Second, the typical corporate structure isn’t your best friend. In fact, there may be what the authors call a “mismatch.” Suggesting that we continue to judge leaders based on “standards such as fairness, integrity, competence, good judgment, generosity, humility and concern for others,” while the corporate culture frequently rewards dominance and selfishness, “the antithesis of leadership.” Co-author Robert Kaiser, a partner in the consulting firm Kaplan DeVries Inc. and thought leader in the field of leadership, says that “[often] the very same qualities that qualify you as a leader are working against you in the race to the top of the corporate ladder.”
The result, as Hogan explains it, is that often an organization or division has an actual leader—the one who bands everybody together and gets things done—and a nominal leader, the one with a great title and a corner office. The challenge for an actual leader is to also become a nominal one. There are some strategies that could be useful to this end.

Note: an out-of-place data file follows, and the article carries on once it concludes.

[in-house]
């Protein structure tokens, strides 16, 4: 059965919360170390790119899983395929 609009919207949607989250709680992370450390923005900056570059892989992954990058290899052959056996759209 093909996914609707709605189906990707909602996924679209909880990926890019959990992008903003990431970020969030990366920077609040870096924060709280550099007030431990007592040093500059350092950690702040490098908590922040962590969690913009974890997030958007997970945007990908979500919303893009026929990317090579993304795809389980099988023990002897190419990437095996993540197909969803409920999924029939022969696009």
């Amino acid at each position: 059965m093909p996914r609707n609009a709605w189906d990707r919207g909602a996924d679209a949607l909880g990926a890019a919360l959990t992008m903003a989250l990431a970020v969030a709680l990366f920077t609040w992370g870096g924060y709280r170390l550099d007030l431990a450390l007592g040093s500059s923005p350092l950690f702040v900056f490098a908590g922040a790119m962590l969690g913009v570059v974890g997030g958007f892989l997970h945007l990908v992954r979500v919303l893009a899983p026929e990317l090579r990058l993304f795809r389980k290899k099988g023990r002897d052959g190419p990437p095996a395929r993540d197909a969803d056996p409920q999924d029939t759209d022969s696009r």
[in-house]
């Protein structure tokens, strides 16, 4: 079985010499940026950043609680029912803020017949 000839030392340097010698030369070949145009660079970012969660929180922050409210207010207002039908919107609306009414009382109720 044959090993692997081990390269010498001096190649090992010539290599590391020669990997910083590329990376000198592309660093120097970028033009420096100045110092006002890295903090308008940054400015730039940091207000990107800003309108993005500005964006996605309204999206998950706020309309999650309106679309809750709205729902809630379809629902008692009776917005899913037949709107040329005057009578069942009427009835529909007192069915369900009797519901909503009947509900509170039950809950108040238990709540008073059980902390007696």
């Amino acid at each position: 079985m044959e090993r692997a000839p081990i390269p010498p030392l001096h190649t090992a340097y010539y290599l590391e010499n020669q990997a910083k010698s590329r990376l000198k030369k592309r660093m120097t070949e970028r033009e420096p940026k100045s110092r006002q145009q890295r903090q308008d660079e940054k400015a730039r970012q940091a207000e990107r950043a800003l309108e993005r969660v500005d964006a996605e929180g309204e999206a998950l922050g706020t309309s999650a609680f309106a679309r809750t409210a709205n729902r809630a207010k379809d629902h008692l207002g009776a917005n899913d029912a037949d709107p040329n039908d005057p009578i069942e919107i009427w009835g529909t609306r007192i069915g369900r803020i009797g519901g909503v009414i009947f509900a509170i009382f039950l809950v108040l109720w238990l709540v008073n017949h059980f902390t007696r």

Play the Game…Better. A small company may not always be an option, but you can always “recognize the reality of how the game is played,” according to Kaiser. And the first step here is to identify the other players. Three to look for, according to Kaiser, are:
someone a level or two above you whom you can cultivate as a champion, the person who is making the big bet talent decisions in the company, and the climber who doesn’t care whose toes she steps on—avoid her.
The second step is to promote your leadership skills through your team. Acknowledge successes, and attribute them to the people working with you. It will be appreciated by your team, further justification for your champion’s faith in you, impressive to the talent decider, and a way to compete with the climber without openly making yourself an enemy. Practice your social intelligence skills. The reason why the American Management Association has highlighted books like Leading with Kindness and The Hard Truth About Soft Skills in recent newsletters.